“I expect a lot of basketball, and a lot of comedy, which is right up my alley,” she said. “To me, the biggest thing about tonight is being connected to your entire community. I’m proud to be from Macon County. I went to Franklin High School, to Western Carolina University, and now I teach here.”

So, has Brooks been practicing leading up to the game?

“No, I haven’t picked up a basketball in a while,” she laughed. “I’m a little rusty, but I’ll be OK. I’m just glad to see a great crowd come out.”

Observing his town team, coach Gary Shields, a former principal at the high school and current member on the Macon County Board of Education, looks at having the Ambassadors in his backyard as a way to perpetuate a message of hope and opportunity.

“This is what our community is about, working with our young people and helping them,” he said. “It’s part of our responsibility to bring a wholesome message into our communities, and we do that via our schools.”

Did Shields give his team any advice for the game?

“I told them, ‘Don’t embarrass yourself, don’t embarrass your family and you’ve got to win,’” he said.


Let the game begin

With the tipoff, it was immediately clear how talented the Ambassadors actually are. Before the Dribblers could even break a sweat, the high-flying cosmopolitan athletes soared into the air, dunking over the local players, weaving around them, and blocking their shots. Before you knew it, the Ambassadors had logged a hefty amount of points on the board.

But all wasn’t lost for the Dribblers. They eventually figured out their strategy and strengths amongst their players. Passes between each other were crisp, with a handful of shots making it into the hoop, not to mention a keen attention to offensive rebounding and second-chance points. 

And within the play were numerous staged interruptions by the Ambassadors, where they found ways to include members of the audience, kids and parents alike, in their antics. There were prizes given out, along with over-the-top theatrics that blurred the line between sports and a circus. Laughter echoed around the gymnasium, while seemingly endless smiles could be found on children in every direction.

By halftime, the score was a 31-15 Ambassador lead. Getting a snack at the concession stand, 6-year-old Jaydison Hurst seemed to love watching the Ambassadors.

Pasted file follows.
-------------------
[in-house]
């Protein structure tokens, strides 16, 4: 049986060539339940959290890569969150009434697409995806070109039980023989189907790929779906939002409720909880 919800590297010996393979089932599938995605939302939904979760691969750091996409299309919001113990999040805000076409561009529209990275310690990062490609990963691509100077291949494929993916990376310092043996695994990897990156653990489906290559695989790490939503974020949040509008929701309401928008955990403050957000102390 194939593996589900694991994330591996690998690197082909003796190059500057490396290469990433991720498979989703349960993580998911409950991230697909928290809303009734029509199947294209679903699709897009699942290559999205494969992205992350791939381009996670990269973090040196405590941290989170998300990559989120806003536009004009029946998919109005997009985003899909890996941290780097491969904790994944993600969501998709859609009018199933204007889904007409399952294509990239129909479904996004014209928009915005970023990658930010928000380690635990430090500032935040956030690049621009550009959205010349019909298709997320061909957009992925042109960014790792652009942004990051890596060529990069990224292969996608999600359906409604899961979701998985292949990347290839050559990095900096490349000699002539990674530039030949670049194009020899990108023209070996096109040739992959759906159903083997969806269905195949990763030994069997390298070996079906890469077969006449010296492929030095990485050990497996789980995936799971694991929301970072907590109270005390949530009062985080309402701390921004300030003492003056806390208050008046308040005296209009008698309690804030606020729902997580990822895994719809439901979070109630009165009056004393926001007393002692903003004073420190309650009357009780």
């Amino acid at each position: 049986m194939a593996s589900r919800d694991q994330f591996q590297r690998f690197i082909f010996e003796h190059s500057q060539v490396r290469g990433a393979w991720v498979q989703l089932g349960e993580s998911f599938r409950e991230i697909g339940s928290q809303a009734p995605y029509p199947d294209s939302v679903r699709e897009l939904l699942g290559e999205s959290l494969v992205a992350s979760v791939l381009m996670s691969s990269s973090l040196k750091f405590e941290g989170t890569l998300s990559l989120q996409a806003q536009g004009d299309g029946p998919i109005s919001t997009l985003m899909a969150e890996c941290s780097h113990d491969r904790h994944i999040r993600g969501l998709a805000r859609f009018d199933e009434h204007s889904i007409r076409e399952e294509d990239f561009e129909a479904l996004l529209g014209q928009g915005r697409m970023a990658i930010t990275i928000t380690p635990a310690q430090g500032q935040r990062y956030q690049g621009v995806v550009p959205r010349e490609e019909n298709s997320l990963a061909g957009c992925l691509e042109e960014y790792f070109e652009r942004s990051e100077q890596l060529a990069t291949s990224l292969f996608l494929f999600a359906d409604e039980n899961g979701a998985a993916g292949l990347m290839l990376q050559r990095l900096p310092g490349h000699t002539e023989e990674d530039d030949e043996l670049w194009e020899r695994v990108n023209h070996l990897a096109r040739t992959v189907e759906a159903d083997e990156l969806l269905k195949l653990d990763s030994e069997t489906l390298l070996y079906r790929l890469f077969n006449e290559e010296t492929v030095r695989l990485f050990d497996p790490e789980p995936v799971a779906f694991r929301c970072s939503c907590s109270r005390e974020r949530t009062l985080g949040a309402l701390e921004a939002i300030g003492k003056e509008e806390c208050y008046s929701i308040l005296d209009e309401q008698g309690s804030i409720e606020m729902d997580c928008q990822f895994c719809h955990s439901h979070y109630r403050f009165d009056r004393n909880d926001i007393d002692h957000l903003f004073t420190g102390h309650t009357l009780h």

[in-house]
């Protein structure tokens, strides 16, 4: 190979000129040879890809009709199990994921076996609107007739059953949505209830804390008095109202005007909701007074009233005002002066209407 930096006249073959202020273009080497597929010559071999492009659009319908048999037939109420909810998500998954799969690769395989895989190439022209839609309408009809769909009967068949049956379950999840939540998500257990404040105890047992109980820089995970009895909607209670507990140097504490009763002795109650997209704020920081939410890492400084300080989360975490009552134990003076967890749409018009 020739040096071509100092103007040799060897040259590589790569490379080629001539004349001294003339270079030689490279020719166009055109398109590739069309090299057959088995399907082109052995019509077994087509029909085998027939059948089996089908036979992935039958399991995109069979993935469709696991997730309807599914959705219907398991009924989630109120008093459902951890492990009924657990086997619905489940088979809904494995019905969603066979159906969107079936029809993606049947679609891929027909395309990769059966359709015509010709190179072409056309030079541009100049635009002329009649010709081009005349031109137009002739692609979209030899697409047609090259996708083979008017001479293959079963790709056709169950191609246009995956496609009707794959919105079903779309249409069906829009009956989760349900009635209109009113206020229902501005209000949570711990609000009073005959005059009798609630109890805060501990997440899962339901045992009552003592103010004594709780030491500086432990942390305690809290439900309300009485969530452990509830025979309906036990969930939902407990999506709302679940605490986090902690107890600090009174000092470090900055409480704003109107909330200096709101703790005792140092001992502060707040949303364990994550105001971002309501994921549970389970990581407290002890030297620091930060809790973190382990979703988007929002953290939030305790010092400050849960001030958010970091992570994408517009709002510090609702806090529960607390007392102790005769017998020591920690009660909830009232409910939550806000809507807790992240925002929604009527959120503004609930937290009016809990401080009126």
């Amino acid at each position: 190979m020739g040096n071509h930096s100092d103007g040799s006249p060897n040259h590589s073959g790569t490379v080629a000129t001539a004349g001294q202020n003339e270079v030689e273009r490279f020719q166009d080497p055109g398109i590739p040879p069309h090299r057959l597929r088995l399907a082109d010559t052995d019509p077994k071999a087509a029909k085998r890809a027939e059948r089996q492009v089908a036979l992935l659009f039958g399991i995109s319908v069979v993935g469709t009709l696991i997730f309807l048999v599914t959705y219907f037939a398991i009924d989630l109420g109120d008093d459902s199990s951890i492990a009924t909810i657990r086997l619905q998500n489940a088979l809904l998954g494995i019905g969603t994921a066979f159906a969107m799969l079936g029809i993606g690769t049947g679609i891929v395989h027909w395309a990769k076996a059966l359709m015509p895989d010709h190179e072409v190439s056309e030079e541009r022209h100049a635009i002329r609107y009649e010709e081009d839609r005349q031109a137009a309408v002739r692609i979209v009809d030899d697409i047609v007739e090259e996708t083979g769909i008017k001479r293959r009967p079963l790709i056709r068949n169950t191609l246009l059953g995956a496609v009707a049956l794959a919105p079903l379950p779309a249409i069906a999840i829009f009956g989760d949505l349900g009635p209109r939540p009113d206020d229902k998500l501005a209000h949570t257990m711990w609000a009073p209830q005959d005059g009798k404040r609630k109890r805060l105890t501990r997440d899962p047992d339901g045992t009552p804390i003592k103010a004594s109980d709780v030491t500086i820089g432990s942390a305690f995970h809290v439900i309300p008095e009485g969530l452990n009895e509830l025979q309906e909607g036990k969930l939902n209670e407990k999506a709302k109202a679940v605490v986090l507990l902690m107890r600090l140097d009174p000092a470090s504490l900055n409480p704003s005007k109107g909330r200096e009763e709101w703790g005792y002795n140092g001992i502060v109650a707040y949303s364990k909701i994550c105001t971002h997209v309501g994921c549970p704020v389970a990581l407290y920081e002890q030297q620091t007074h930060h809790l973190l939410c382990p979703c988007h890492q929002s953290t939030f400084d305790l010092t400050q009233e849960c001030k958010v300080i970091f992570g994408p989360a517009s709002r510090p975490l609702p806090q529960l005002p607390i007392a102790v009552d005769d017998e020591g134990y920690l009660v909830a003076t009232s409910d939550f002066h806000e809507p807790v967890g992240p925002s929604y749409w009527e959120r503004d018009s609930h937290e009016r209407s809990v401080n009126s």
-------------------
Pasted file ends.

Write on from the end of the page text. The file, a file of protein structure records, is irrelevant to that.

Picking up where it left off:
“I like watching all of the tricks,” he said. “I really like the dribbling.”

Does Hurst want to be a professional basketball player when he grows up?”

“Yeah,” he shyly said.

“It’s great for the kids, and supports a good cause,” Jaydison’s mother, Tiffany, added. “Seeing his smile here is worth a million dollars.”

The Dribblers didn’t fair much better the second half, as the Ambassadors slowly pulled away on the scoreboard. But the points didn’t matter because the fun never stopped for both the players and audience. At one point, the game came to a standstill so the teams could have an impromptu football match, with a foam football spiraling around the gym. The Ambassadors emerged victorious as the final seconds ticked away. 

With the bleachers clearing, dozens of kids stuck around to meet the players, get their photos taken with them and also share in the positive energy radiating from all in attendance.

“I love working with kids,” said Ambassador player Nicholas Simpson. “It’s priceless working with them. I just want kids to know that there is a way out, that they need to stay in school, stay off drugs and have a positive attitude.”

Scanning the gym, Simpson is baring witness to the fruits of his labors.

“Whether you’re black, white, Asian, Puerto Rican, it doesn’t matter, we can come together through these events and have fun being one,” he said.

“Everybody has a gift and although you can do anything, there’s one thing you can do with your talents and that’s to make a difference in your community,” Majic added.